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Power and Institutional Identity in Renaissance Venice: The Female Convents of S. M. delle Vergini and S. Zaccaria

convent of san zarrariaPower and Institutional Identity in Renaissance Venice: The Female Convents of S. M. delle Vergini and S. Zaccaria

By Kate Lowe

COLLeGIUM: Studies Across Disciplines in the Humanities and Social Sciences, Volume 2: The Trouble with Ribs: Women, Men and Gender in Early Modern Europe (2007)

Abstract: S. M. delle Vergini and S. Zaccaria were the two most important and successful female convents in Renaissance Venice. Although rather different in many respects, this essay suggests that many useful insights about the reasons for their success can be gained from their redesignation and analysis as fields of power (rather than viewing them primarily as religious institutions). Even though inmates of convents were the most regulated group in fifteenth and sixteenth-century Europe, canonesses and nuns at these two convents were able to generate and harness multiple sorts of power in a variety of ways. For example, their strategies of empowerment included making the most of their convent traditions and privileged patrician backgrounds to forge special relationships with a succession of doges and emperors. The women raised awareness of their convents by making them “attractive” in a variety of ways, and presented them to the outside world as hierarchical institutions with female heads, and distinctive and powerful identities. When convents were reformed in Venice after 1519, the two institutions tried to assert their authority and autonomy but were crushed by the imposition of enclosure and enforced religion, with the result that their configuration as significant fields of power was severely curtailed.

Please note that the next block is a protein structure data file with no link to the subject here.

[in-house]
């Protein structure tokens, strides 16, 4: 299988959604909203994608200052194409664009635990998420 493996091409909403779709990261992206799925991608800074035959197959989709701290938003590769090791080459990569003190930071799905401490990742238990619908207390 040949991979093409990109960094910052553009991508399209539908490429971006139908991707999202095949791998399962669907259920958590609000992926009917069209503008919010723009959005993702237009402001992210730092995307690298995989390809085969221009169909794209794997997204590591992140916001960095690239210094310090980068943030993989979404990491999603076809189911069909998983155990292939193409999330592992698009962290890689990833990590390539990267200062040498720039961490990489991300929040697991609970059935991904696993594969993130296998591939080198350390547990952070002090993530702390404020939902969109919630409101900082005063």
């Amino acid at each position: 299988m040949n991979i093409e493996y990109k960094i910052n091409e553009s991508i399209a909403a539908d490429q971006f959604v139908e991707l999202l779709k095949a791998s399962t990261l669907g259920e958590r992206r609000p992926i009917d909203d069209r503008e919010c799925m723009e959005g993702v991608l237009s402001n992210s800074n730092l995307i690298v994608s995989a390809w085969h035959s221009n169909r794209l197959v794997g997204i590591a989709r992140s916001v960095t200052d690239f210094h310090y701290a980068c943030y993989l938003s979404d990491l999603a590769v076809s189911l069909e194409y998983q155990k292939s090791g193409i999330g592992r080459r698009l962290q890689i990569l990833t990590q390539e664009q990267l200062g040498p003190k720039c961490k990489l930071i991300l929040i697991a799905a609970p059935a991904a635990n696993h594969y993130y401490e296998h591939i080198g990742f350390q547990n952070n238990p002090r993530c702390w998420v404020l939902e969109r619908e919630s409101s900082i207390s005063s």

In this essay I shall investigate the two most important and successful female convents in Renaissance Venice – S. M. delle Vergini (which I shall refer to as Le Vergini from now on) and S. Zaccaria – to see how they managed to maintain their position in a city full of greater and lesser female “religious” houses, amid a barrage of other institutions and bodies vying for attention at all levels. The focus here is on successful, all-female institutions, but the intention is that this investigation will facilitate interesting comparisons to secular and non-institutional women’s attempts to generate and harness power in early modern Europe. I am using power here to encompass the whole spectrum of possibilities: from power related to an ability to “govern” and exert authority over others, to the more diffuse agency-related power that was available in a wide variety of situations. An interest in agency-related power – at one level the ability to make a decision or choose between alternatives – is a continuation of previous work I have carried out on the notion and exercising of choice in the Renaissance.

Click here to read this article from the University of Helsinki 

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